The culinary influences for Chez Panisse were largely French, inspired by the 1920s cookbook of French cuisine bourgeoise, La bonne cuisine de Madame E. Saint-Ange. This book has been translated into English by Paul Aratow, who was also the first chef de cuisine at Chez Panisse. Waters, who had been an exchange student in France in the early 1960s, was influenced by French food-related values and customs, including buying local produce and frugality in avoiding waste.[9] Other influences included vineyard owners Lulu and Lucien Peyraud and the writings of Richard Olney and Elizabeth David.

Critical reception[edit]

In 2001, Gourmet magazine named Chez Panisse the Best Restaurant in America.[10] From 2002 to 2008 it was ranked by Restaurant magazine as one of the top 50 restaurants in the world and was ranked number 12 in 2003.[11] Michelin awarded the restaurant a one-star rating in its guide to San Francisco Bay Area dining from 2006 through 2009, but the restaurant lost its star in 2010.[12][13] In 2007, Alice Waters won Restaurant Magazine's Lifetime Achievement Award, and was cited as one of the most influential figures in American cooking over the past 50 years.[14]

A 2019 review by San Francisco Chronice food critic Soleil Ho praised the fruit bowl, but complained that the servers couldn't answer questions about the food and that some dishes were "acid" or "acrid." She compared the recent evolution of the restaurant to the way that "revolutionary movements fizzle out."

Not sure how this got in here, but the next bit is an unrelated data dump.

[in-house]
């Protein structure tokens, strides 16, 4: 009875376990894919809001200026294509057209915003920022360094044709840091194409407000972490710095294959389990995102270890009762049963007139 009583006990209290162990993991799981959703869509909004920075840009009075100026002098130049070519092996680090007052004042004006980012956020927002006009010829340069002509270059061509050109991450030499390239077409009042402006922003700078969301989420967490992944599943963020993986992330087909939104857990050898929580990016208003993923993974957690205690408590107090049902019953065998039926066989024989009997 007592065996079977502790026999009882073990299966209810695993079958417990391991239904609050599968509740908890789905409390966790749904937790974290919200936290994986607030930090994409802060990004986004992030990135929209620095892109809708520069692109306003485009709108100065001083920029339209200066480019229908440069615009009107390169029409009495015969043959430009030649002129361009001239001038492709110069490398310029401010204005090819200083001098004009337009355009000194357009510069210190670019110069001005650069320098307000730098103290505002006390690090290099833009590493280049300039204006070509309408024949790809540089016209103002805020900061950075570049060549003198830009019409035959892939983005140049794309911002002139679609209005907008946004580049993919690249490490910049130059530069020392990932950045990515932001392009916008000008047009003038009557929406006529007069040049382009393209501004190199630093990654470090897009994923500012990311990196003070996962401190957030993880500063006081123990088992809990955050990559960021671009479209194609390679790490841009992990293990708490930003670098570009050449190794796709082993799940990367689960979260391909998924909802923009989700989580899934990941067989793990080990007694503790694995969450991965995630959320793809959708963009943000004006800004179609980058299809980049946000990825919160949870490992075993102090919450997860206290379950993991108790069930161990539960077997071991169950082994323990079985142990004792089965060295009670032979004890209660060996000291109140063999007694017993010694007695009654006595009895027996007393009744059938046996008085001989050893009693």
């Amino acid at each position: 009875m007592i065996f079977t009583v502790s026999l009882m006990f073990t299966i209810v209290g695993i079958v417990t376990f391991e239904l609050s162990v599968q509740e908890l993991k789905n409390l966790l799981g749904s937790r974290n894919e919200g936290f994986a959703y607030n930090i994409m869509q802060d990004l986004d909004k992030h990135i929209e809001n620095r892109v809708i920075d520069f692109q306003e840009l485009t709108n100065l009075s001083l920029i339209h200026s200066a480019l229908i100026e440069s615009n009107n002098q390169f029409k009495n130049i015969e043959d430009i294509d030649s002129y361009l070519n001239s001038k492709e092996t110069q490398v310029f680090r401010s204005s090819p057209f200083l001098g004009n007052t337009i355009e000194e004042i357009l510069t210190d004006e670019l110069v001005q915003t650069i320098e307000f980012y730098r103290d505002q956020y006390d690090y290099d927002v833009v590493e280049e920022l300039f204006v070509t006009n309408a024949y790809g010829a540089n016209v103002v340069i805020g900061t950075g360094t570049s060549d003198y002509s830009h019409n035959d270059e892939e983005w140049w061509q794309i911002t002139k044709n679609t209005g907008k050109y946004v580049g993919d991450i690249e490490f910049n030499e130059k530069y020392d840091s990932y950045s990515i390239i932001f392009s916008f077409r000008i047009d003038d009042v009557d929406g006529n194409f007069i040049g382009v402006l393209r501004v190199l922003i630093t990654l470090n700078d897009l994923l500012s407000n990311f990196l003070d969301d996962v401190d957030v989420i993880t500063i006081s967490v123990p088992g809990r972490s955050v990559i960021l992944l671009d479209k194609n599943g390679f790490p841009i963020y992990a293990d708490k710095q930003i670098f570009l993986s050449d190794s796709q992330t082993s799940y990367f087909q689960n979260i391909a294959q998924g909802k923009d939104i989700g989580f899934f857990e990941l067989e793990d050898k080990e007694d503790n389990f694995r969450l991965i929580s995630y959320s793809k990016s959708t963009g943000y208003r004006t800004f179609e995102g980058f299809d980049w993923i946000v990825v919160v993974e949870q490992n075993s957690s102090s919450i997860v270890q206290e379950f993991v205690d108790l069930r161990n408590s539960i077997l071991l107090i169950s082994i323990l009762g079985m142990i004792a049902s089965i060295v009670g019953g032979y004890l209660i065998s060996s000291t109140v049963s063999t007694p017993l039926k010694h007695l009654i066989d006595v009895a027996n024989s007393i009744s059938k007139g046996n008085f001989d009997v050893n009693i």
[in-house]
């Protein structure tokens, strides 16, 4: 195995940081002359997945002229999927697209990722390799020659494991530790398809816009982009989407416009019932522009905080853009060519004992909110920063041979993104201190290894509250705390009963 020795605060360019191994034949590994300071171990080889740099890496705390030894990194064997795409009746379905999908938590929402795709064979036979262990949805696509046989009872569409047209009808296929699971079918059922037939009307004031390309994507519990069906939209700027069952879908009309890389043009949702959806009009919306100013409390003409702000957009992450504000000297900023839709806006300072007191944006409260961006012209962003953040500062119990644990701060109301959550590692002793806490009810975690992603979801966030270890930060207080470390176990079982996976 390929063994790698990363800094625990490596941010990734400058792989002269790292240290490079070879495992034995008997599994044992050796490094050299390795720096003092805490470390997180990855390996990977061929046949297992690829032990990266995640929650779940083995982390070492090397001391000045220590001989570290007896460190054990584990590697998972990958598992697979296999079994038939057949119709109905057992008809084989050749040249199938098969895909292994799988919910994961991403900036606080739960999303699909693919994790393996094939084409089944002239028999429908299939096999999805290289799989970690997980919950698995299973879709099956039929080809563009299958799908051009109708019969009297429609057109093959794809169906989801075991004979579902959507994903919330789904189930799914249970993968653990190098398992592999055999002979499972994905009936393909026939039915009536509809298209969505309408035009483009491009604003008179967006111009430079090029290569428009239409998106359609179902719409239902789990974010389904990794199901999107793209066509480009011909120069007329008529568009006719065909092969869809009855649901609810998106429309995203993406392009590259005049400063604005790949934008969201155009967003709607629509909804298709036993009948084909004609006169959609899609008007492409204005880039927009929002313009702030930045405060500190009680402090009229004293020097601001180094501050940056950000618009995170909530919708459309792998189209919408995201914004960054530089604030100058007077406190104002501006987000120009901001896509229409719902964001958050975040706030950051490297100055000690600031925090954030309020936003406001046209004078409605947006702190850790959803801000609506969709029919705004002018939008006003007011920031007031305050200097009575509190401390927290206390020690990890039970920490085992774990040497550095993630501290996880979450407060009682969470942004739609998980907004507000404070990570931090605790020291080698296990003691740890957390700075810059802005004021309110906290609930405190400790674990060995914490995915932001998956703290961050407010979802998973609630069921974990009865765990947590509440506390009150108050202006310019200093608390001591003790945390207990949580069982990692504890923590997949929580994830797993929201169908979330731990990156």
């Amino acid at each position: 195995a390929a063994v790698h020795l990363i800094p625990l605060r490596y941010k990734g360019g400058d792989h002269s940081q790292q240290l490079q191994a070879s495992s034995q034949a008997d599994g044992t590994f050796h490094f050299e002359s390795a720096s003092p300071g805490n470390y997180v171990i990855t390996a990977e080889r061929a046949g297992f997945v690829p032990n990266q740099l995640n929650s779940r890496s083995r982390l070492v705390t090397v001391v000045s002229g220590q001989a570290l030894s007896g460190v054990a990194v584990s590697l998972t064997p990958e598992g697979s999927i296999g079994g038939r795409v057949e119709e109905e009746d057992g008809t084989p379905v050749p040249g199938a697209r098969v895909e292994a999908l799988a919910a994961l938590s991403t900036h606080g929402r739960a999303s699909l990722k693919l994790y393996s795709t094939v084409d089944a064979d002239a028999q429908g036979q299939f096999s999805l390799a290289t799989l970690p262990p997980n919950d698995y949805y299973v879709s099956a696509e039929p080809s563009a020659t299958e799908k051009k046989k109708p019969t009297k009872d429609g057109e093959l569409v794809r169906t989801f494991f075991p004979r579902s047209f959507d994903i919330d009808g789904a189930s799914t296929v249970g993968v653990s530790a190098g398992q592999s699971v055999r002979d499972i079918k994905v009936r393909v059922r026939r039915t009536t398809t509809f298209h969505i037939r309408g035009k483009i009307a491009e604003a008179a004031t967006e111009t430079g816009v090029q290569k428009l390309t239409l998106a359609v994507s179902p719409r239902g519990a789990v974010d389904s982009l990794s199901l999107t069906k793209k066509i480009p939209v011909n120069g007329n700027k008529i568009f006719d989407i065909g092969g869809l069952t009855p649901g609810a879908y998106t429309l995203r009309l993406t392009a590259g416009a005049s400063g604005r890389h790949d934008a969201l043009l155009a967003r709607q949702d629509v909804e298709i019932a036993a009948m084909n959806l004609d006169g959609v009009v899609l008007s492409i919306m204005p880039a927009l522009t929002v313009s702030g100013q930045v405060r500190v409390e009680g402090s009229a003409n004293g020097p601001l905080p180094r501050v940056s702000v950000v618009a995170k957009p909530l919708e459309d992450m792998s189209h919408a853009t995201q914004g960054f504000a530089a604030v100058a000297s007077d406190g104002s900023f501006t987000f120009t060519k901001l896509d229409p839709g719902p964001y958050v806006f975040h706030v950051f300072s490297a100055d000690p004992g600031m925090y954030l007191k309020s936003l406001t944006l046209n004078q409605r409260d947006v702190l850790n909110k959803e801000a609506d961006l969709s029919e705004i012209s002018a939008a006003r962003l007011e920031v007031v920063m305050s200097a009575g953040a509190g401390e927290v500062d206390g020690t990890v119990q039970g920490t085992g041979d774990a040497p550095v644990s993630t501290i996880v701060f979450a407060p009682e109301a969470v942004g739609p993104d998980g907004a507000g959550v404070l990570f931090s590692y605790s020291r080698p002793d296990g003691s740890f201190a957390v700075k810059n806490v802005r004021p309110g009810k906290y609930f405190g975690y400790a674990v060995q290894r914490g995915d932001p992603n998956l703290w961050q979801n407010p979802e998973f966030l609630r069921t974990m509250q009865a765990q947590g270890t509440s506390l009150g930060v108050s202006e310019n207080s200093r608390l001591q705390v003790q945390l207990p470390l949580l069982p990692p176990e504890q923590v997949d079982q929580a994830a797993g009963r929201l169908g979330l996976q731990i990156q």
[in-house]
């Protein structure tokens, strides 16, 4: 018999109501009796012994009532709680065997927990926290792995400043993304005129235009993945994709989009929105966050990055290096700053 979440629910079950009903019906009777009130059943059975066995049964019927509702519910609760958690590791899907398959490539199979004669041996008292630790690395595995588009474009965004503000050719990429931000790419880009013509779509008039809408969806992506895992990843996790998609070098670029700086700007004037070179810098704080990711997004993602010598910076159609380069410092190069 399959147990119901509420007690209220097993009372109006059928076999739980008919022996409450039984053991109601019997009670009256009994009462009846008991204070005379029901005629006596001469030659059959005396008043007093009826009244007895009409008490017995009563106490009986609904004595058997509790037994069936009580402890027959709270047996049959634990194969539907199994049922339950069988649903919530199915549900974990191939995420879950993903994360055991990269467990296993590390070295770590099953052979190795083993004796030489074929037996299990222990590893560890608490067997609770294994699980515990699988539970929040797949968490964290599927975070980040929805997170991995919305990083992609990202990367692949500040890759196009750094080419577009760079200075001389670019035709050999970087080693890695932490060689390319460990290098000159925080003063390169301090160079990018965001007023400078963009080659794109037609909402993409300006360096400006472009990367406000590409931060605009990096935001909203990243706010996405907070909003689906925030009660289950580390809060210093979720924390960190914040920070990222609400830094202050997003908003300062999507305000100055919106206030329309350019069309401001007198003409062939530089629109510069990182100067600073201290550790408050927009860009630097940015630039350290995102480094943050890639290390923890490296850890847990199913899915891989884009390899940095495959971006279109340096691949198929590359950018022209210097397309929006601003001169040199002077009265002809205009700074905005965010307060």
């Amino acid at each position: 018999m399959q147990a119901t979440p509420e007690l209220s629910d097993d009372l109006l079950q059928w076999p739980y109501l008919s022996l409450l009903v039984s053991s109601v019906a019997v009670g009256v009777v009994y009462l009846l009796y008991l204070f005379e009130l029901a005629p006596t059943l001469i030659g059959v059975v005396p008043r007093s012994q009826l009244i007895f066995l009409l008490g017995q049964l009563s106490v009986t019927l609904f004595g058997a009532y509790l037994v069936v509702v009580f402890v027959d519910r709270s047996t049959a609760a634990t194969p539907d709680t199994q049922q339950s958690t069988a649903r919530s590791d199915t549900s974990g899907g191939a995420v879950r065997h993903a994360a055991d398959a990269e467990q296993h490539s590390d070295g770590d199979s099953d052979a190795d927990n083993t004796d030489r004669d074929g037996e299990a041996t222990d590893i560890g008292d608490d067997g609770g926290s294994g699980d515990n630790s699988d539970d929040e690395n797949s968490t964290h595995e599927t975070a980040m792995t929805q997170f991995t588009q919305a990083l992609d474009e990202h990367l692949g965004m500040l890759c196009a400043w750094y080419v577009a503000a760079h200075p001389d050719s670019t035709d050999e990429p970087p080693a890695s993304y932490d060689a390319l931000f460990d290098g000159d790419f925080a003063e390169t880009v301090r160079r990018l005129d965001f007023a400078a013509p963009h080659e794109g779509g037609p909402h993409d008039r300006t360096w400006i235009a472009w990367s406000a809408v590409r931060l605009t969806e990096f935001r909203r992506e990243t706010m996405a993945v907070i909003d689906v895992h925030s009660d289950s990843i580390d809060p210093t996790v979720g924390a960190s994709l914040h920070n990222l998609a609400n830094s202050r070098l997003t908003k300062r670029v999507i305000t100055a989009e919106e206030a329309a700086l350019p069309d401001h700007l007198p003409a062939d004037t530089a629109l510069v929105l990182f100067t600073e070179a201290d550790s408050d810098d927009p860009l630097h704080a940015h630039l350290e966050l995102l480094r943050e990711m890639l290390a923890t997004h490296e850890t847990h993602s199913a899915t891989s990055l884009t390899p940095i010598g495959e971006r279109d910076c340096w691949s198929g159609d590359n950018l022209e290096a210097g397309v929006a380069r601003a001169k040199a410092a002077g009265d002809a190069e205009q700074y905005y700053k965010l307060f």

Culinary innovations[edit]

  • The aforementioned emphasis on farm-to-table and California cuisine.
  • California-style pizza, baked in an in-house pizza oven and topped with a variety of local ingredients, was created at the cafe in 1980.[15]
  • Goat Cheese Salad: first offered in the late 1970s, the salad contains rounds of chèvre marinated in olive oil and herbs, coated in bread crumbs, and baked, served with lightly dressed mesclun.[16]
  • In-house carbonated tap water: this filtered version of the East Bay Municipal Utility District offering first replaced conventional bottled water at the restaurant in summer 2006.[17]

Art of Chez Panisse[edit]

Berkeley designer and printmaker David Lance Goines has illustrated many of the Chez Panisse posters and defined the visual brand in the 1970s and 1980s.[18][19] The aesthetic for the brand was influenced by Ukiyo-e and the German Art Nouveau movement (German: Jugendstil).[19]

Patricia Curtan has been the designer and artist of many of the menus and some of the cookbooks for Chez Panisse, which were created as linocut prints.[20] Curtan published the book Menus for Chez Panisse (2011).[21]

Notable alumni[edit]